In 1991, after Klajic joined the council and was about to become the city's current mayor, McKeon said publicly he didn't think Klajic should serve as mayor. "She always refers to the council as 'you.' Never 'we,' " he said. "When people talk about being a team player, it does not mean that you agree on things, but that you deal with each other respectfully. I see a lack of that there."
Today, Klajic says she wishes McKeon well, adding: "We both have the best interests of this community at heart, but they're often different interests. Buck and I share family and religious values, but on environmental and political issues such as accepting PAC money, we've been very far apart. I've great respect for Buck because he's worked very hard."
As mayor, McKeon excelled at resolving disputes while also upholding Santa Clarita's reputation for colorful politicking. With his zest for red, he successfully pushed for red-striped buses. He also wears red ties and drives a red 1990 Corvette.
On occasion, he speaks conversational Spanish, which he learned as a young adult during his 2 1/2-year Mormon mission in New Mexico and Texas. "He once helped a Spanish-speaking woman make her point during a council meeting by asking her--in Spanish--to get closer to the microphone," City Manager George Caravalho recalled. "You couldn't help but be impressed by his stability and even-handedness."
Now, as McKeon grabs the lance again and grapples with broader causes and issues, some friends worry that he will find Capitol Hill's rough-and-tumble politicking too distasteful. After all, they contend, it's not as homespun as, say, starting up Santa Clarita's city government or the Valencia National Bank where he soon will step down as board chairman, or serving on the boards of the William S. Hart Union High School District (1979-87) and Henry Mayo Newhall Memorial Hospital (1983-87).
"Buck really doesn't like the schmoozing, the fund raising and the compromising that go with politics," said Allan Cameron, a community activist and Canyon Country resident. "In Washington, he'll run into 10 million times more of that."
However, Cameron said, McKeon's "strong work ethic" should enable him to ride out the storms and retain his bearings, "but he still doesn't like that politicking."
McKeon himself acknowledges those red flags.
"When you work with people in business and on the school board, the bank board and the hospital board, everything is judged on its merits," he said, relaxing between appointments at his Canyon Country campaign headquarters.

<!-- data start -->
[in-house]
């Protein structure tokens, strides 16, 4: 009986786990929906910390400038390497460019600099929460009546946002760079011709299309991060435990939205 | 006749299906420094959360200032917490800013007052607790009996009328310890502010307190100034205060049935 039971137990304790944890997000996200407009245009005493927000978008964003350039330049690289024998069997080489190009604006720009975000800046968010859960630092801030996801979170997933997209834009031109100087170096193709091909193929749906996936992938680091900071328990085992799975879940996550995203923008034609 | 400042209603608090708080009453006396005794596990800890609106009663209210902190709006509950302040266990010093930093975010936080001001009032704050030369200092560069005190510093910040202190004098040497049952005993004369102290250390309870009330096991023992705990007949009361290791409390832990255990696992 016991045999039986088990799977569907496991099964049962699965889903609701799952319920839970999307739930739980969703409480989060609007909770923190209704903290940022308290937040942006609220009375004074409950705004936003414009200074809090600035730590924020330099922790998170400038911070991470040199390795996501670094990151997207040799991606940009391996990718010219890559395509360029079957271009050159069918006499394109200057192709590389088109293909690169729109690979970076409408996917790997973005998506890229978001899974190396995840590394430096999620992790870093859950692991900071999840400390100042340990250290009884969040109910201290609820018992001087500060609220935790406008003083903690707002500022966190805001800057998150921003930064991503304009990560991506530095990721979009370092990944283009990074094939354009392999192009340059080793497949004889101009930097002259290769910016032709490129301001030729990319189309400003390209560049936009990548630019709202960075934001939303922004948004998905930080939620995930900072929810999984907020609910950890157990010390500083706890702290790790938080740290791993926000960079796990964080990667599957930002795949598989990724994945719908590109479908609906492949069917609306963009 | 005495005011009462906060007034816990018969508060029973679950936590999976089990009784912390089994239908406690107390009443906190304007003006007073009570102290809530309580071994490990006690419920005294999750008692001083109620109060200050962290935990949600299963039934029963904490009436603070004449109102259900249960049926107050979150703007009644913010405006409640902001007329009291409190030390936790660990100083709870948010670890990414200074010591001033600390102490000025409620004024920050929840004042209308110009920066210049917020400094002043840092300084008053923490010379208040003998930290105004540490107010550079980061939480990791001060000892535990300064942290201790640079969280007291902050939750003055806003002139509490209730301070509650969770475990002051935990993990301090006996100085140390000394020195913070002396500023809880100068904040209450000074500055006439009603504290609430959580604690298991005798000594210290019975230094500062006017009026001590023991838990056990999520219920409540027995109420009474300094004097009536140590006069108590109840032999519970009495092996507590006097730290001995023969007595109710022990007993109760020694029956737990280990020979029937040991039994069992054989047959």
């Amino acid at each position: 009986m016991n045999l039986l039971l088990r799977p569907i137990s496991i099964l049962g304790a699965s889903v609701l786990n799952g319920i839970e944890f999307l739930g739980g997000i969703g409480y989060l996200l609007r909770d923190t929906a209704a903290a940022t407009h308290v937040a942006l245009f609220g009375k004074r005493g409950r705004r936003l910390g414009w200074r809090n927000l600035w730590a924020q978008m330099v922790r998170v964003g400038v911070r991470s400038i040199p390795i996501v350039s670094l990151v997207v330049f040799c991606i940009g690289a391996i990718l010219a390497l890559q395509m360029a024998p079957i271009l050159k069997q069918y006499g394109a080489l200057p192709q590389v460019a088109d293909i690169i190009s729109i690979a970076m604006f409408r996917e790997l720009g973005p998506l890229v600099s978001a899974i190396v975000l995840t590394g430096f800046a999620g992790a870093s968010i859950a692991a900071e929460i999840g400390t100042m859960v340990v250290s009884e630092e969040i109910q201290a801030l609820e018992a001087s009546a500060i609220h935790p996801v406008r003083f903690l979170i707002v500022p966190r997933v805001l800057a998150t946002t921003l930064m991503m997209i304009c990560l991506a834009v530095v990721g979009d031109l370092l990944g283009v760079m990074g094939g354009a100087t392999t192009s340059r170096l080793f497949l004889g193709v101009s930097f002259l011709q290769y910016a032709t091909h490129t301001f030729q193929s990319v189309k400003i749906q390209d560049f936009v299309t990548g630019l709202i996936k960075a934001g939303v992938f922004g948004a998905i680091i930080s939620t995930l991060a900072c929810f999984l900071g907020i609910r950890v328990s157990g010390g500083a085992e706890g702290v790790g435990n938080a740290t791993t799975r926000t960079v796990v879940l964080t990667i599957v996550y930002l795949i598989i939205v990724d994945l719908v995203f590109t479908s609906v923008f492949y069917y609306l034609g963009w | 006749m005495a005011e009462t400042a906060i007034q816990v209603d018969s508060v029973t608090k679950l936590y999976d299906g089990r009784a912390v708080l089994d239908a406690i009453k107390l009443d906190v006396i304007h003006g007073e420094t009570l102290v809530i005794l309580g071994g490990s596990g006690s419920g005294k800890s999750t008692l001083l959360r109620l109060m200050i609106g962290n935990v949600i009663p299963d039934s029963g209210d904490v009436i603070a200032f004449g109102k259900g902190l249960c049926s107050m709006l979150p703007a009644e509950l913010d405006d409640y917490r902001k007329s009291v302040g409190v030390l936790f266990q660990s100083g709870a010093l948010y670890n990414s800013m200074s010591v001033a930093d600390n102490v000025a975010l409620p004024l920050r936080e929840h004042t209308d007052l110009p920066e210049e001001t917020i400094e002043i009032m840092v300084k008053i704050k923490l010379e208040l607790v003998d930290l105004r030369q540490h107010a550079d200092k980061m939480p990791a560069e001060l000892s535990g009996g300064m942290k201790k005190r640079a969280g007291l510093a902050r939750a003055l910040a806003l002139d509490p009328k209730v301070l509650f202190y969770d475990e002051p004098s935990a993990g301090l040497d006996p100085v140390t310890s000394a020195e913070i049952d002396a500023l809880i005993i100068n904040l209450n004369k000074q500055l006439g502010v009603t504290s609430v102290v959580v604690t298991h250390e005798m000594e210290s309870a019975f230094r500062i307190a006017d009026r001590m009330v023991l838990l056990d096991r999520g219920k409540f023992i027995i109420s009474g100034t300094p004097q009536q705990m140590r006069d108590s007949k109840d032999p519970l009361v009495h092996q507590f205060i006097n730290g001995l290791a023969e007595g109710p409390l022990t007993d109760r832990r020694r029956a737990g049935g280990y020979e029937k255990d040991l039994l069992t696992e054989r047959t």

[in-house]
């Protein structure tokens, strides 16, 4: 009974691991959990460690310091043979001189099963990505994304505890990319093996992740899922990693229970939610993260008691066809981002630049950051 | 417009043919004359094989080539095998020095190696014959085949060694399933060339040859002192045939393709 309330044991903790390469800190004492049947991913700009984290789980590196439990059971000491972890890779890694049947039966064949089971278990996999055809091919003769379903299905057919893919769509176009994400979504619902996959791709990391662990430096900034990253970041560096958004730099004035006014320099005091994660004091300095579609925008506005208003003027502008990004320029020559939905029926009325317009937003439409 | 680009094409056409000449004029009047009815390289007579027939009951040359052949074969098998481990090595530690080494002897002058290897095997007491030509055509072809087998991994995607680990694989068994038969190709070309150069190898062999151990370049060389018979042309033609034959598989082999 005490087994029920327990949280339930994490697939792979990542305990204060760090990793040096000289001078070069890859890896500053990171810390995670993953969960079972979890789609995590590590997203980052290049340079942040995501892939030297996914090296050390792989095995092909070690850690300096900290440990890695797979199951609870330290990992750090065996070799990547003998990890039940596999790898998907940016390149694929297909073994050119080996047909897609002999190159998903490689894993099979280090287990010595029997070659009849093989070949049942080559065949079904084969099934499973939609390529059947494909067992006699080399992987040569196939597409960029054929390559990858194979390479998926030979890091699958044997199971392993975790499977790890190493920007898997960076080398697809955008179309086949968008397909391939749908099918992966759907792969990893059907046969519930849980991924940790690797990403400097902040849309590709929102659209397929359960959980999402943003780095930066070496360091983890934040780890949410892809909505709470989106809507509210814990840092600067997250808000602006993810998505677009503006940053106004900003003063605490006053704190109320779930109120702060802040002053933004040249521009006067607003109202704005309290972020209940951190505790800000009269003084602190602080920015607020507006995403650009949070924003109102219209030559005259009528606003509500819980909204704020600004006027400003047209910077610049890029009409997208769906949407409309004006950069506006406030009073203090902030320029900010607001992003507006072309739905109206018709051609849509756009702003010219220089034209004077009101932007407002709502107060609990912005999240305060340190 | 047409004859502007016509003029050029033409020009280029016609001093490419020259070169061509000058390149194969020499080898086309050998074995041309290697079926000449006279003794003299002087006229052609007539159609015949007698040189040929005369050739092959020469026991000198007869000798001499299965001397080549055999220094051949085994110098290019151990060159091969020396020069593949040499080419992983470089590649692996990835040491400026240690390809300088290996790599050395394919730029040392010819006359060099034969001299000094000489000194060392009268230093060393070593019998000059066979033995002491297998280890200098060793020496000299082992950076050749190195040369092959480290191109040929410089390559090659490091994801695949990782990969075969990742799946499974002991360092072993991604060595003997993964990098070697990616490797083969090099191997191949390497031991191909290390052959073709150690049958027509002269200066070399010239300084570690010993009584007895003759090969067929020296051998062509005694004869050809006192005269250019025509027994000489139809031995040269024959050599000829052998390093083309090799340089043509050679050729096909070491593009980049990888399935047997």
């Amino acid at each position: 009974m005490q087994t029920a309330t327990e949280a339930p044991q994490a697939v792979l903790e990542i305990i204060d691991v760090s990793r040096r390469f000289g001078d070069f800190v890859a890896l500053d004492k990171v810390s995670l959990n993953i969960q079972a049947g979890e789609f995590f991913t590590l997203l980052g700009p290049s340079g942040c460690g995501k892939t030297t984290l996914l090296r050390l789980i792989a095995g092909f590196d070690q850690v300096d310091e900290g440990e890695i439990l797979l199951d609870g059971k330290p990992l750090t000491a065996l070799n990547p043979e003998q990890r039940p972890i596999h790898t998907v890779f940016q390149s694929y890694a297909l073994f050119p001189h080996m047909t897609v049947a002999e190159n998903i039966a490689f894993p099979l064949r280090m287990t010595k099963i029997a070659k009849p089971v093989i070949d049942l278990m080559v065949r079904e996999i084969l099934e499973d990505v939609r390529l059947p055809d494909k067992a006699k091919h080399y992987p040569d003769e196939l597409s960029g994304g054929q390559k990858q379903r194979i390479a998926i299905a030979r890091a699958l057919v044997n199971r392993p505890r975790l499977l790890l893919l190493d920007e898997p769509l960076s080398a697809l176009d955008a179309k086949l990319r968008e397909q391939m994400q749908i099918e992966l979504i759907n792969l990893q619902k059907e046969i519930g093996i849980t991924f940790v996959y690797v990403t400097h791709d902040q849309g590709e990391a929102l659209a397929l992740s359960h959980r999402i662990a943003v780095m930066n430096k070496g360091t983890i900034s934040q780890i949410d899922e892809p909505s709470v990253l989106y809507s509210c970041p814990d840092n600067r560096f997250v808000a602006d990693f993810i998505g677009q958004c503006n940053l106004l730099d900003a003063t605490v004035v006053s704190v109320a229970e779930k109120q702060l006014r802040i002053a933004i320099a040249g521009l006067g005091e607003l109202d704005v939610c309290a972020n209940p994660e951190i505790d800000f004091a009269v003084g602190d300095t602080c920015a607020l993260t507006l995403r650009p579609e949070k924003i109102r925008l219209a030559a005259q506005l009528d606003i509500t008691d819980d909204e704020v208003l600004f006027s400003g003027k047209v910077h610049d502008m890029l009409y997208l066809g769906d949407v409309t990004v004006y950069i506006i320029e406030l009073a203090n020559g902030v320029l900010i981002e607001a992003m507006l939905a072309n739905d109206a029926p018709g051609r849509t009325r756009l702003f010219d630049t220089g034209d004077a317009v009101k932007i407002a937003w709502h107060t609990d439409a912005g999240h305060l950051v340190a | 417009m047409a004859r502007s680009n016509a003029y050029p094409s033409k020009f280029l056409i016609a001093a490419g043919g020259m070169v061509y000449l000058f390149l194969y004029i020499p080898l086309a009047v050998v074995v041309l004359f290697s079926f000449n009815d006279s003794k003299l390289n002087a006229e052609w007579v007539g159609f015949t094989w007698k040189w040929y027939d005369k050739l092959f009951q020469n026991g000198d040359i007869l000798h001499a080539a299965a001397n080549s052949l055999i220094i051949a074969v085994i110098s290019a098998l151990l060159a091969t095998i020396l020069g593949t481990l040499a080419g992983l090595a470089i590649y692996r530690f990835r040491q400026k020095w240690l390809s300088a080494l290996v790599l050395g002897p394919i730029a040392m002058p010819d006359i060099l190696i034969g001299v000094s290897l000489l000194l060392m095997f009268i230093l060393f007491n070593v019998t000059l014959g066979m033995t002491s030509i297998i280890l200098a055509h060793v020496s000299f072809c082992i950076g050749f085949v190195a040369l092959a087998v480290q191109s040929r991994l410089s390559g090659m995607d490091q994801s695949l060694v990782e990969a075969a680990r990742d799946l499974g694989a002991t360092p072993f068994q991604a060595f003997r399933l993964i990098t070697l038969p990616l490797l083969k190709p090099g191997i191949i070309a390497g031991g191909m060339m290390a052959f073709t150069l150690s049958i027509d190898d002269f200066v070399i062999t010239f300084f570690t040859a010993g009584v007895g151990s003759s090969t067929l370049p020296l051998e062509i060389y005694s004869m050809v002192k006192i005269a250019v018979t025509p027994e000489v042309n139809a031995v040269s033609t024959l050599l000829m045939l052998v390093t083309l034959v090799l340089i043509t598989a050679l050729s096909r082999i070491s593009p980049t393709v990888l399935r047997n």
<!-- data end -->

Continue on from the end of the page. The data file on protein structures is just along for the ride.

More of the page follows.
"I'm hoping that's the way it'll be in Congress. If I find out that it's just 'I do you a favor, you do me a favor' again and again, I think I can function under that, if that's the way it has to be. . . . But if it gets to the point where I feel I have to deal with corrupting influences, then I'll let somebody else do it."
Howard Philip McKeon was born Sept. 9, 1938, in Tujunga, where he grew up and was graduated from Verdugo Hills High School. He's the eldest of five brothers in a family where retailing etched a lasting impression on young Buck, who got his nickname at birth when his father called him "my little buckaroo."
Buck's father, the late Howard McKeon, and uncles teamed up as grocery retailers. Then, in 1963, his father opened the original Howard & Phil's (Phil is a derivative of Phyllis, Buck's mother, also deceased) on Soledad Canyon Road, back when Canyon Country, too, had only just begun.
By then, Buck McKeon had dropped out of Brigham Young University in Utah--just a few credits shy of graduating--to marry Patricia Kunz, also a BYU student, and help operate the family business. They had been introduced in a hotel elevator in Salt Lake City by their fathers--both longtime acquaintances as bishops in the Church of Jesus Christ of Latter-day Saints.
Patricia McKeon left college, too, before she and Buck were married and started their large family. As Buck and his brothers expanded their clothing business, Patricia focused on child-rearing. "If you don't rear a responsible child, then the future is destroyed," she said.
With all except their youngest child, Tricia, no longer at home, Patricia now serves on the Henry Mayo Newhall Memorial Hospital board, strongly supporting multiple roles for women. "You can rear children and work in the PTA and have a job. It's a lot to ask a woman to do all those things," she said, laughing. "But they're doing it!"
In fact, Patricia said, she hopes to return to college to finish work toward a degree--perhaps when Tricia, now a high school senior, attends college, so they could graduate together.
That's what Buck McKeon experienced in 1985, having taken courses at Cal State Northridge and in correspondence with BYU. There, at 46, he received a bachelor's degree in business production, graduating with his eldest daughter, Tamara, who received her bachelor's degree, and with her husband, who got his master's.